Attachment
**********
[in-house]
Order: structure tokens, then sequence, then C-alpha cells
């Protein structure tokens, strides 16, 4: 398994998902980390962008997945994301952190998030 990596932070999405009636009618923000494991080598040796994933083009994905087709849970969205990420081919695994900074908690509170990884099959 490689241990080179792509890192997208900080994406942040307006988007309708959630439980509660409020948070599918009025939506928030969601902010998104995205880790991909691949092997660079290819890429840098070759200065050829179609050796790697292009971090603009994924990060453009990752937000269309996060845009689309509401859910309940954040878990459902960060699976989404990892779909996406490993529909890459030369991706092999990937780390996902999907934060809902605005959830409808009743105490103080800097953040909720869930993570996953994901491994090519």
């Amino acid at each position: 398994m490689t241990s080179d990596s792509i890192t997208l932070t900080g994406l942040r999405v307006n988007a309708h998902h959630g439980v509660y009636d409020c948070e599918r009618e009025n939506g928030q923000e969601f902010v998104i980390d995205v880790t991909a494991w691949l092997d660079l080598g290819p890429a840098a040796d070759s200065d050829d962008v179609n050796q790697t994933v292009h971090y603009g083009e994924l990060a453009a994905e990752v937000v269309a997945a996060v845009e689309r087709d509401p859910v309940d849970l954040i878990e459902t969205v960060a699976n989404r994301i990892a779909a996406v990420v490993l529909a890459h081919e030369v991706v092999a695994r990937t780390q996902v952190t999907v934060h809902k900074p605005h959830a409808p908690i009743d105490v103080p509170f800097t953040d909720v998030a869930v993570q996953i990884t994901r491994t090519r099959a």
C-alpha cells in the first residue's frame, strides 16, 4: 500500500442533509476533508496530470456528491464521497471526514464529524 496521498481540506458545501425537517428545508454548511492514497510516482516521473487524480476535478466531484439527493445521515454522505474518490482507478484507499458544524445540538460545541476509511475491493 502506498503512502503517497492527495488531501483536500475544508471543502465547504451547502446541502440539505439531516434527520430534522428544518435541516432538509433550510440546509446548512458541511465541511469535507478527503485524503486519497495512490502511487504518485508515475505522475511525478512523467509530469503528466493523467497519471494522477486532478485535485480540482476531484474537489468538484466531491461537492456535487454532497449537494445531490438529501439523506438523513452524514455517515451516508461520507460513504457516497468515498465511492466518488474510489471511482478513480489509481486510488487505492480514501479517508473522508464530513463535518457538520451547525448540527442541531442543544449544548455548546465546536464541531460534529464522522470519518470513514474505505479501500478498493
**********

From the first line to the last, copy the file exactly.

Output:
[in-house]
Order: structure tokens, then sequence, then C-alpha cells
């Protein structure tokens, strides 16, 4: 398994998902980390962008997945994301952190998030 990596932070999405009636009618923000494991080598040796994933083009994905087709849970969205990420081919695994900074908690509170990884099959 490689241990080179792509890192997208900080994406942040307006988007309708959630439980509660409020948070599918009025939506928030969601902010998104995205880790991909691949092997660079290819890429840098070759200065050829179609050796790697292009971090603009994924990060453009990752937000269309996060845009689309509401859910309940954040878990459902960060699976989404990892779909996406490993529909890459030369991706092999990937780390996902999907934060809902605005959830409808009743105490103080800097953040909720869930993570996953994901491994090519």
């Amino acid at each position: 398994m490689t241990s080179d990596s792509i890192t997208l932070t900080g994406l942040r999405v307006n988007a309708h998902h959630g439980v509660y009636d409020c948070e599918r009618e009025n939506g928030q923000e969601f902010v998104i980390d995205v880790t991909a494991w691949l092997d660079l080598g290819p890429a840098a040796d070759s200065d050829d962008v179609n050796q790697t994933v292009h971090y603009g083009e994924l990060a453009a994905e990752v937000v269309a997945a996060v845009e689309r087709d509401p859910v309940d849970l954040i878990e459902t969205v960060a699976n989404r994301i990892a779909a996406v990420v490993l529909a890459h081919e030369v991706v092999a695994r990937t780390q996902v952190t999907v934060h809902k900074p605005h959830a409808p908690i009743d105490v103080p509170f800097t953040d909720v998030a869930v993570q996953i990884t994901r491994t090519r099959a």
C-alpha cells in the first residue's frame, strides 16, 4: 500500500442533509476533508496530470456528491464521497471526514464529524 496521498481540506458545501425537517428545508454548511492514497510516482516521473487524480476535478466531484439527493445521515454522505474518490482507478484507499458544524445540538460545541476509511475491493 502506498503512502503517497492527495488531501483536500475544508471543502465547504451547502446541502440539505439531516434527520430534522428544518435541516432538509433550510440546509446548512458541511465541511469535507478527503485524503486519497495512490502511487504518485508515475505522475511525478512523467509530469503528466493523467497519471494522477486532478485535485480540482476531484474537489468538484466531491461537492456535487454532497449537494445531490438529501439523506438523513452524514455517515451516508461520507460513504457516497468515498465511492466518488474510489471511482478513480489509481486510488487505492480514501479517508473522508464530513463535518457538520451547525448540527442541531442543544449544548455548546465546536464541531460534529464522522470519518470513514474505505479501500478498493